Re: New members November 9-13

Posted by CatherineS on Nov 15, 2020 4:30 pm

A64:
Hi Catherine, sounds like you're doing OK. You have the chemo and radiation behind you now. I think we all do the same thing in trying to be strong for our families. We think that if we appear strong they will think you are. However, I don't think there's anything wrong with occasionally voicing some of your fears. They might like to be included in what your going through. 
Hang in there girl. You'll get through this.
 

My daughter suffers from anxiety and so I try to shield her. 

Re: New members November 9-13

Posted by CatherineS on Nov 15, 2020 4:34 pm

EVH:
It’s funny, back in the eighties when I was in my older teens, early 20’s, I had long hair, my friends called me Van Halen, didn’t mind being called that at all. Now to 2020, on oct 6/2020, Eddie Van Halen passed away from cancer, this was the day I was diagnosed with prostate cancer. I think I’ve cried in some way, everyday, since my diagnosis. I used to wake up before then and wonder what was on the agenda for the day, now I wake up and I think cancer
the only good thing from this is I quit smoking on that day, cold turkey and I will not be going back. Almost forgot to mention, my real name, Scott. I’m 53, don’t have the DavidLeeRoth mop anymore but tons of memories. I’m scared, I’m really truly scared of this. It’s opened a door in my body to let other cancers into my body now and I’m really really scared. I know I’ve “won” the cancer lottery with this one because you can lead a fairly normal life afterwards, but that door is not locked and anything can come in even if it’s not welcome. Times are tough with covid and all and now not only am I worried about my daughters and my fiancé, but my house and my life, I’m really hoping to work through my, oh I’m scheduled for brachytherapy and 4 wks if heavy radiation, I’m crying my eyes out right now and I can’t stop it. I hoping to work through this as much as possible, but I’ve been told that might not happen, cause you get tired a lot and you lose interest in “stuff” and omg this is so horrible, I just want to talk to people who are and who have gone through this, I’m nothing but a bag of tears and confusion. I just need to talk that’s all, I have so many questions. This is so hard, I suffer from psoriasis and I’m on meds for it and I’m really worried my derm won’t let me continue on them, I’ve been told by my “team” I should be able to stay on them but in my mind right now there is so much negative when I should be positive. Please talk to me if you want, I’m not a people person at all, but I need you guys and girls in my life right now to get me out of my dulldrum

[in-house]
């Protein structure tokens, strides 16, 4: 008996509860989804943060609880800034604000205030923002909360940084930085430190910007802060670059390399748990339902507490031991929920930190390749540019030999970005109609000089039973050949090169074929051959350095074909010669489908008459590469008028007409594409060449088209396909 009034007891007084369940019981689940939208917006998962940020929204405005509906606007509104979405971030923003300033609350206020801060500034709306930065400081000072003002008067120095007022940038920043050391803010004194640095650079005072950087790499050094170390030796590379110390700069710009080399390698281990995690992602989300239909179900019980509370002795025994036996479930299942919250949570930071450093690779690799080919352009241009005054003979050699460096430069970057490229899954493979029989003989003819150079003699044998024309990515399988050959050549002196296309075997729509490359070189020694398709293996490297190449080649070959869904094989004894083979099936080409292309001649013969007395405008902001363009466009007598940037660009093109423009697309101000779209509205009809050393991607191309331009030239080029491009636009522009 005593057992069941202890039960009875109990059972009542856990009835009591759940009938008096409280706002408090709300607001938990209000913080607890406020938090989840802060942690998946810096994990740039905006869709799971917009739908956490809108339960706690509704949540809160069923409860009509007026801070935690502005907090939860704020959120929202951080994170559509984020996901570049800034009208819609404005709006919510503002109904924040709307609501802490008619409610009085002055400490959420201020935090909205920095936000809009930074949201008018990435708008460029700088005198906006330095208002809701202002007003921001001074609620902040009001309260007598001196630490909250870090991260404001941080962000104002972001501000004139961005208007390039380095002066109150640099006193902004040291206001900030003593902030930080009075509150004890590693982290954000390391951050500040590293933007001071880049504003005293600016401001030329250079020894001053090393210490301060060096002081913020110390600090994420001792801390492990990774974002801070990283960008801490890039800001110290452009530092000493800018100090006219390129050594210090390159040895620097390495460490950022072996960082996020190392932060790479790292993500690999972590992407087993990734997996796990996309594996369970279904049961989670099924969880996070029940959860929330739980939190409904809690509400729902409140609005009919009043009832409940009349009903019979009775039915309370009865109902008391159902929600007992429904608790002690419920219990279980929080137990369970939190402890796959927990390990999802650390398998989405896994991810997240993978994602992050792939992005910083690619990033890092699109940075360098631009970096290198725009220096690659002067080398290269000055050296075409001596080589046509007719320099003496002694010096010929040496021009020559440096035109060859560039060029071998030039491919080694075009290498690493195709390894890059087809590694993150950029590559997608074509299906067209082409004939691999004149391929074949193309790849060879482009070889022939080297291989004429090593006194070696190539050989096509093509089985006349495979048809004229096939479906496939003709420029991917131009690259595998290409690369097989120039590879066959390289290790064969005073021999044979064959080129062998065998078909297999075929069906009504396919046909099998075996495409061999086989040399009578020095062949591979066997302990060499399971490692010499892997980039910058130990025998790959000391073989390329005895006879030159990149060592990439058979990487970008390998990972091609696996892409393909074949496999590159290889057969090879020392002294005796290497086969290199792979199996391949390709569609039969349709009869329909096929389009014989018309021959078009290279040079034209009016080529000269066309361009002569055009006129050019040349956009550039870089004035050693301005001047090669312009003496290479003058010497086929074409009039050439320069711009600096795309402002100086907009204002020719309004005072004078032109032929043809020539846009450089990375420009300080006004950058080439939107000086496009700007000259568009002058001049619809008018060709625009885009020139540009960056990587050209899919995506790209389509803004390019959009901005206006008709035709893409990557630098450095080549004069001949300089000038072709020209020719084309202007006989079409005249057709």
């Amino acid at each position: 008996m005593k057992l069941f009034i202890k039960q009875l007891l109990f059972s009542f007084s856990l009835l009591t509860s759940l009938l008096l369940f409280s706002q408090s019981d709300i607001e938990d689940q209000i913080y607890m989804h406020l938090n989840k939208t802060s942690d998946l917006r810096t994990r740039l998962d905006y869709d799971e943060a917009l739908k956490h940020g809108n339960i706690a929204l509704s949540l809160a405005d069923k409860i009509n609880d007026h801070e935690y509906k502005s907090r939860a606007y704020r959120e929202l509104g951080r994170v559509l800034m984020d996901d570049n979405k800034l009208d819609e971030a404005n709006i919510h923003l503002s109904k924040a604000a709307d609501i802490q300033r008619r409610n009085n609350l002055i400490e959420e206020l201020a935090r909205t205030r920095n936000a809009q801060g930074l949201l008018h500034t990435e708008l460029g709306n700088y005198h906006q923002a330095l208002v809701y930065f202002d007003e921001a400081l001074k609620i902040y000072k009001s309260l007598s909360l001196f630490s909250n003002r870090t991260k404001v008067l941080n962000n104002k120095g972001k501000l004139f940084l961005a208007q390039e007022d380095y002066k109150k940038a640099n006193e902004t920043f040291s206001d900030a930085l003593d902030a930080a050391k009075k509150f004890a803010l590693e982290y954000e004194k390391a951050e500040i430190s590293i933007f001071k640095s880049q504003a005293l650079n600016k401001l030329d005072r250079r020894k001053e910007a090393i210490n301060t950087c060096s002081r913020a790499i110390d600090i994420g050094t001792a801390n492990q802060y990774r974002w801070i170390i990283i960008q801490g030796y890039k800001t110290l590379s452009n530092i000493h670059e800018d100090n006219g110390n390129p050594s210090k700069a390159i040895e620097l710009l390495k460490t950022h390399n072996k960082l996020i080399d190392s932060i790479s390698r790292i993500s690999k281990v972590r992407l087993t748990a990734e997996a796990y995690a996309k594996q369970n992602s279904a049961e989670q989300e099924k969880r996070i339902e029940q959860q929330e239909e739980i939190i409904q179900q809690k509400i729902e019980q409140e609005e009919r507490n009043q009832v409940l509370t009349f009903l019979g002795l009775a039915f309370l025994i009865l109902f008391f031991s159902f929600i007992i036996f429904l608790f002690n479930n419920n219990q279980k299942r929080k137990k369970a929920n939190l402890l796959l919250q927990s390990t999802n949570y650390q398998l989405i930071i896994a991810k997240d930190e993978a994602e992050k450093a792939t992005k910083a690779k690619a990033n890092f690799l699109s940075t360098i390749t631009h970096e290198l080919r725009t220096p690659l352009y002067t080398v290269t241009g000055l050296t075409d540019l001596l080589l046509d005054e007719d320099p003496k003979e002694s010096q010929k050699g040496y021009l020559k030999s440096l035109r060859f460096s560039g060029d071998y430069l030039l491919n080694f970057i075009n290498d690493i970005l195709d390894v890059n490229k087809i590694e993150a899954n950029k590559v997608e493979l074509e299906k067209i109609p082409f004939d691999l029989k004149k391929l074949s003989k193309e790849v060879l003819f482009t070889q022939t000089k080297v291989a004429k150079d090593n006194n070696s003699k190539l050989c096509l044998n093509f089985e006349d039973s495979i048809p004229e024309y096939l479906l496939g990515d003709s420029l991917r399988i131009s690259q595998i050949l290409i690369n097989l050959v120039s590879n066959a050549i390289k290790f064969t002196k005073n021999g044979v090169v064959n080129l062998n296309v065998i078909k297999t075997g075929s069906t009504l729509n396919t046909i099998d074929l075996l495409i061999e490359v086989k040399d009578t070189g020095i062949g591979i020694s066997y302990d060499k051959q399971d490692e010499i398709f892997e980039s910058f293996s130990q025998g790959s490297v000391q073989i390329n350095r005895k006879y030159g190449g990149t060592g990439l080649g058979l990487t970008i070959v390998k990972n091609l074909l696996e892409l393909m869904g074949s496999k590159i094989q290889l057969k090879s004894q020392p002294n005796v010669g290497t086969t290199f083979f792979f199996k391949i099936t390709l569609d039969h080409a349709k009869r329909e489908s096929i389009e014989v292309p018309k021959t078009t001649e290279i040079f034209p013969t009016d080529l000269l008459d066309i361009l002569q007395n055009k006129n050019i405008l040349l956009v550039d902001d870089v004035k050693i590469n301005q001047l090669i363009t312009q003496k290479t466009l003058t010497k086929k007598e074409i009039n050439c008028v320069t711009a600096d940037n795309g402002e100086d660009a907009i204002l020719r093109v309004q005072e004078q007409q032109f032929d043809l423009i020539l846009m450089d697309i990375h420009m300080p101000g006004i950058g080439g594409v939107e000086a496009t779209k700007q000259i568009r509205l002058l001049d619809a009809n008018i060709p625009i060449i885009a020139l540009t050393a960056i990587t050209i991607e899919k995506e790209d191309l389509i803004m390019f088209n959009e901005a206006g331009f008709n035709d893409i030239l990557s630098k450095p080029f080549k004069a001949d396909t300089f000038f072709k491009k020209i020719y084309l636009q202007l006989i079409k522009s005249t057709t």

Don't know if this helps but prostate cancer runs in my husband's family and no one has died from it yet. Most of them barely did any treatment, either. One doctor said "You'll die of old age before this gets you."

Re: New members November 9-13

Posted by Whitelilies on Nov 15, 2020 5:05 pm

EVH‍ Hello and welcome to our caring site....we listen, we share and support and more......so sorry for the "reason" to join.....we get it! we got it! we understand.
Crying is an emotion.....it is OK.....Laughing is an emotion........it is OK too....let it all out.....I would cry taking the garbage out.....I would laugh while brushing my teeth......reality hits us at odd times......I had radiation (colon).......it was hard BUT here I am......you will get through it all....you will....ask questions here....and a response will pop  up......
Please keep posting, let us know how treatment is moving along.

Warmly,
Whitelilies

Lillian

Re: New members November 9-13

Posted by MCoaster on Nov 15, 2020 5:15 pm

EVH‍    I am sorry that you find yourself here but one thing you can be sure of is that no matter the cancer type, its manifestation, or stage everyone in this community has been touched by cancer either as someone who has been diagnosed or who cares for someone who has had.    My experience with cancer was with the breast variety and as a woman I cannot comment on your diagnosis with prostate.    What I would suggest though is that if you have not already done you browse the Forums where you will see discussions about prostate cancer which have been posted by men who have been diagnosed with it.    I would also suggest, again in the Forums, that you will see topics like the Roller Coaster where posters share their experiences about the emotional impact.   If you browse in the Groups you will see there is one called Man Cave which is only available to male members.   There are also forums for family members and caregivers which may be of interest to your family.